When you have some time to spare and it’s a cold, dark November afternoon, then the warm interior of a really good book shop is the ideal place for any avid reader. Which was my excuse for popping into Blackwell’s in Oxford while on a visit to the city this week.
I have no excuse for the fact I emerged with three new books to add to the two I’d already picked up in the Oxfam shop (thanks to Ali and Liz for directing me there). It wasn’t as if I was running short of books to read. But it is hard to resist when you’re in the flagship store of a book seller in the heart of academia and faced with an extensive array of authors and titles. So of course I succumbed. But I did something I have not done for a very long time – I didn’t take out my wish list and head straight for those authors. I just browsed. My only ‘rule’ was to find authors I had never read before and, ideally, from countries whose literature I know little about.
I could have come away with a suitcase full but since I didn’t happen to have one with me at the time I had to curtail my enthusiasm.
Four of the new acquisitions will go a long way to helping me venture into more world literature but the fifth is very firmly rooted in England.
Diego Marani: New Finnish Grammar
The title was what caught my eye initially but the synopsis also appealed.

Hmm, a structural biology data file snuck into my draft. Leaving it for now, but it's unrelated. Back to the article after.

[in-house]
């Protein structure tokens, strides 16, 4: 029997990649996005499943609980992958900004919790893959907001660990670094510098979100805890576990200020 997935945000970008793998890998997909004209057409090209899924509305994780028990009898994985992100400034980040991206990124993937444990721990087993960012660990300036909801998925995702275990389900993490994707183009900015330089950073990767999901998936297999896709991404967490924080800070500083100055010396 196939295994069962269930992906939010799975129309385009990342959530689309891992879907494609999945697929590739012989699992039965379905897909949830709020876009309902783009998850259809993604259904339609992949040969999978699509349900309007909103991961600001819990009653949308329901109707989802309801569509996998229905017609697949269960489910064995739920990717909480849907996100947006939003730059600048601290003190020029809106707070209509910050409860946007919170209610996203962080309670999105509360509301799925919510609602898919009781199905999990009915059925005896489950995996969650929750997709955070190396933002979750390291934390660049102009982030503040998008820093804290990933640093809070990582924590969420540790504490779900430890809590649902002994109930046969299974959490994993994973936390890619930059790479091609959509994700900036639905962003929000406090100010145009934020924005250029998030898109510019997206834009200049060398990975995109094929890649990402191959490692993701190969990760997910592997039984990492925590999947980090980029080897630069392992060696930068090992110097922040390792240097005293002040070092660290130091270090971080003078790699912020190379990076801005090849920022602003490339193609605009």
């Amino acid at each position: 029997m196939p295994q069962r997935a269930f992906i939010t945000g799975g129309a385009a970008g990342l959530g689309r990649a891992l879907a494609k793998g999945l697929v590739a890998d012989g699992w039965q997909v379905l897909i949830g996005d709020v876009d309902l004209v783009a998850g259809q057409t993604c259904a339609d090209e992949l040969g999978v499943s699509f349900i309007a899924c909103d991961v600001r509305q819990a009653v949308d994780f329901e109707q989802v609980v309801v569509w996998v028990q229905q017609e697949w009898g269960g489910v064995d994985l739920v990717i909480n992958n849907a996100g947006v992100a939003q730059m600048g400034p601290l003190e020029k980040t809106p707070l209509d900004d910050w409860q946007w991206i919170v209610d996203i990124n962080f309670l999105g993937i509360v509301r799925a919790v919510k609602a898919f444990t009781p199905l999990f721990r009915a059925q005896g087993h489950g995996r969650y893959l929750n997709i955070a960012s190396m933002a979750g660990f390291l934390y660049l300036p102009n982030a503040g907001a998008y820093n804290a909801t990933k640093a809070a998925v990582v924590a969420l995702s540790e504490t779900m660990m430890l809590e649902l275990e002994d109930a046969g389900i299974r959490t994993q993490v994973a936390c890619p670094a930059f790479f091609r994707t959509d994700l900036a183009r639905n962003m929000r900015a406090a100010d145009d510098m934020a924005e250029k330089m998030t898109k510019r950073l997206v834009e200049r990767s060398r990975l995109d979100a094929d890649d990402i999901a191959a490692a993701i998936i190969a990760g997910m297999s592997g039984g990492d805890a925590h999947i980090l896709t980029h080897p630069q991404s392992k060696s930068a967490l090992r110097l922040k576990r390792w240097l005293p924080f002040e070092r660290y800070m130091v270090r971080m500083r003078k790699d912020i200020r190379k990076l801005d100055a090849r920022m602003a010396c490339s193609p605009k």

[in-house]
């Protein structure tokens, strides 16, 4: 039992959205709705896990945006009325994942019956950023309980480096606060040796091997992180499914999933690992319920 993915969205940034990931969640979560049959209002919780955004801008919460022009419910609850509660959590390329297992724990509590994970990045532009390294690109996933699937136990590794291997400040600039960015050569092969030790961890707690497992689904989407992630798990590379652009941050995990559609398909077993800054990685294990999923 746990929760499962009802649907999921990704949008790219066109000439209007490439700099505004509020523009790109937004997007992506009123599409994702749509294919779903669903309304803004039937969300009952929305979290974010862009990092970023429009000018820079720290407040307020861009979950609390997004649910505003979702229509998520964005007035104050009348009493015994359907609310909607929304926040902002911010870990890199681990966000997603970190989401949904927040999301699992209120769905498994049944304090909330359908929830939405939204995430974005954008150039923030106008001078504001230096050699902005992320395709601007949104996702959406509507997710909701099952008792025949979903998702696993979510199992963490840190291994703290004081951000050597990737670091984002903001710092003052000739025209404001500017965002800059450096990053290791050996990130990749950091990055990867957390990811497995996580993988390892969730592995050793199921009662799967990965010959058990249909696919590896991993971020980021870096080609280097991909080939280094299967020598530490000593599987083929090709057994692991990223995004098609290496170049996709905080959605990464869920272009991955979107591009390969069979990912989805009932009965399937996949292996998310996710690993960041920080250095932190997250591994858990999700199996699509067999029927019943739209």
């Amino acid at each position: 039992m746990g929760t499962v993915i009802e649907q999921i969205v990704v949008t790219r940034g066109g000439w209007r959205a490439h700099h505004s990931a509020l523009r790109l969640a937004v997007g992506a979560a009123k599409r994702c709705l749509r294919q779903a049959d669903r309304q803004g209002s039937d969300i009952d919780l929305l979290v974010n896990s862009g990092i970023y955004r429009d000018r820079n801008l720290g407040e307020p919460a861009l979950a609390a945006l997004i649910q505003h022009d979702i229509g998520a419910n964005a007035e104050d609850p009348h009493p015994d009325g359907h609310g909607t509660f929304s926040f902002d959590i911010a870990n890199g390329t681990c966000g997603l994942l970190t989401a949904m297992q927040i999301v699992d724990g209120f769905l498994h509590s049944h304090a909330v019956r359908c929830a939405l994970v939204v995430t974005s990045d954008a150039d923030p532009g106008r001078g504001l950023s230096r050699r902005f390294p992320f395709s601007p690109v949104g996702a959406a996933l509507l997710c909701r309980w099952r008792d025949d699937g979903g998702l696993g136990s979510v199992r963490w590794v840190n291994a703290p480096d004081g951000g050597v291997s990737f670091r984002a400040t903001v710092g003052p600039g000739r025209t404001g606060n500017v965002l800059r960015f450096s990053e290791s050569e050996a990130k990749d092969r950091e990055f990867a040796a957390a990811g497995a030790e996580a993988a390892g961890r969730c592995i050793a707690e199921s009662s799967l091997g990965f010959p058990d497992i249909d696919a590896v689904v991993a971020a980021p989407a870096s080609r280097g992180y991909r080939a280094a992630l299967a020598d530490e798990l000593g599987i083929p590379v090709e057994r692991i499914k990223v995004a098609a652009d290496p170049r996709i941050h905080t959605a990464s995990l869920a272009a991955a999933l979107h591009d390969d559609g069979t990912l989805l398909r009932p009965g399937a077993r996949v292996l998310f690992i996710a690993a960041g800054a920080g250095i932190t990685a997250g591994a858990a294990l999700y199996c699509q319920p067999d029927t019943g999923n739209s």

“A wounded sailor is found on a Triest quay. Amesiac, unable to speak and with nothing to identify him except a name tag pointing to Finnish origins. A passing doctor resolves to teach him Finnish to restore his memory.” Apparently this was shortlisted for the 2012 Independent Foreign Fiction Prize.
Yukio Mishima: After the Banquet
I don’t think I’ve ever read anything by an author from Japan. I picked this one up without knowing that Mishima is considered one of the most important Japanese authors of the 20th century and was nominated three times for the Nobel Prize in Literature. After the Banquet is about a middle-age proprietress of a fashionable restaurant that caters to politicians. She falls in love with one of her clients – a retired ambassador – but conflicts arise between them and she is forced to choose between marriage and her independence. The New Yorker called it “the biggest and most profound thing Mishima has done so far.”
Nadeem Aslam: Maps for Lost Lovers
This is set in an unnamed town in England where a close-knit Pakistani community is disturbed by the murder of two lovers and then the arrest of a brother of one of the victims. It’s a portrait of an immigrant family over the course of 12 months during which their culture, nationality and religious beliefs are tested.
And from the Oxfam shop I picked up the first of Angela Thirkell’s novels High Rising. I’ve never read any of her work but there seems to be such a buzz about her on various blog sites that I thought I’d give her a go. I also found The Hour of the Star, a novella by Clarice Lispector, a Brazilian author whose name I came across while researching authors for my Reading the Equator challenge.